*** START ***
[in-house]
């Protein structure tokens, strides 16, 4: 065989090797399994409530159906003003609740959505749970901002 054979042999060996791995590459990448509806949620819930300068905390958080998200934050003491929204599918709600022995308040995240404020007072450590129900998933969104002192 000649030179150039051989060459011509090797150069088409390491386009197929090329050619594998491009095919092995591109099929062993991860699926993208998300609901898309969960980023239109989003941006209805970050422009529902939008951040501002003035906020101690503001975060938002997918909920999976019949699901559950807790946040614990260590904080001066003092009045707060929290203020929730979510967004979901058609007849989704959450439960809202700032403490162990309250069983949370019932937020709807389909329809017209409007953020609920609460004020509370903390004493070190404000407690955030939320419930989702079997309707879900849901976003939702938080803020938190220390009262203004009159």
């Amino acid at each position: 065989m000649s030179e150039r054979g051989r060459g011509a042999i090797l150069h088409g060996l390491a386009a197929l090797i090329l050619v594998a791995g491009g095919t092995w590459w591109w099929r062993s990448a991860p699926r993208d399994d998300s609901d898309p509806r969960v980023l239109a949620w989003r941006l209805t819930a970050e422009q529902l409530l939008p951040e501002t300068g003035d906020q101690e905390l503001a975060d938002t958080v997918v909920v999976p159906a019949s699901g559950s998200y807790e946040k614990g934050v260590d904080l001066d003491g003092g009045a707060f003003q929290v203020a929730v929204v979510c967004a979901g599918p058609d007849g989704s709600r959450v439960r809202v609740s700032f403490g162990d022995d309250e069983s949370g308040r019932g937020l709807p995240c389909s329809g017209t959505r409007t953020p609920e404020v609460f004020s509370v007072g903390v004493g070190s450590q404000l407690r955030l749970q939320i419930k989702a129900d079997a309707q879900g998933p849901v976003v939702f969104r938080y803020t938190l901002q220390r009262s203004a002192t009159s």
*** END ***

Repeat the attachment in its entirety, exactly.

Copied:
[in-house]
């Protein structure tokens, strides 16, 4: 065989090797399994409530159906003003609740959505749970901002 054979042999060996791995590459990448509806949620819930300068905390958080998200934050003491929204599918709600022995308040995240404020007072450590129900998933969104002192 000649030179150039051989060459011509090797150069088409390491386009197929090329050619594998491009095919092995591109099929062993991860699926993208998300609901898309969960980023239109989003941006209805970050422009529902939008951040501002003035906020101690503001975060938002997918909920999976019949699901559950807790946040614990260590904080001066003092009045707060929290203020929730979510967004979901058609007849989704959450439960809202700032403490162990309250069983949370019932937020709807389909329809017209409007953020609920609460004020509370903390004493070190404000407690955030939320419930989702079997309707879900849901976003939702938080803020938190220390009262203004009159």
């Amino acid at each position: 065989m000649s030179e150039r054979g051989r060459g011509a042999i090797l150069h088409g060996l390491a386009a197929l090797i090329l050619v594998a791995g491009g095919t092995w590459w591109w099929r062993s990448a991860p699926r993208d399994d998300s609901d898309p509806r969960v980023l239109a949620w989003r941006l209805t819930a970050e422009q529902l409530l939008p951040e501002t300068g003035d906020q101690e905390l503001a975060d938002t958080v997918v909920v999976p159906a019949s699901g559950s998200y807790e946040k614990g934050v260590d904080l001066d003491g003092g009045a707060f003003q929290v203020a929730v929204v979510c967004a979901g599918p058609d007849g989704s709600r959450v439960r809202v609740s700032f403490g162990d022995d309250e069983s949370g308040r019932g937020l709807p995240c389909s329809g017209t959505r409007t953020p609920e404020v609460f004020s509370v007072g903390v004493g070190s450590q404000l407690r955030l749970q939320i419930k989702a129900d079997a309707q879900g998933p849901v976003v939702f969104r938080y803020t938190l901002q220390r009262s203004a002192t009159s």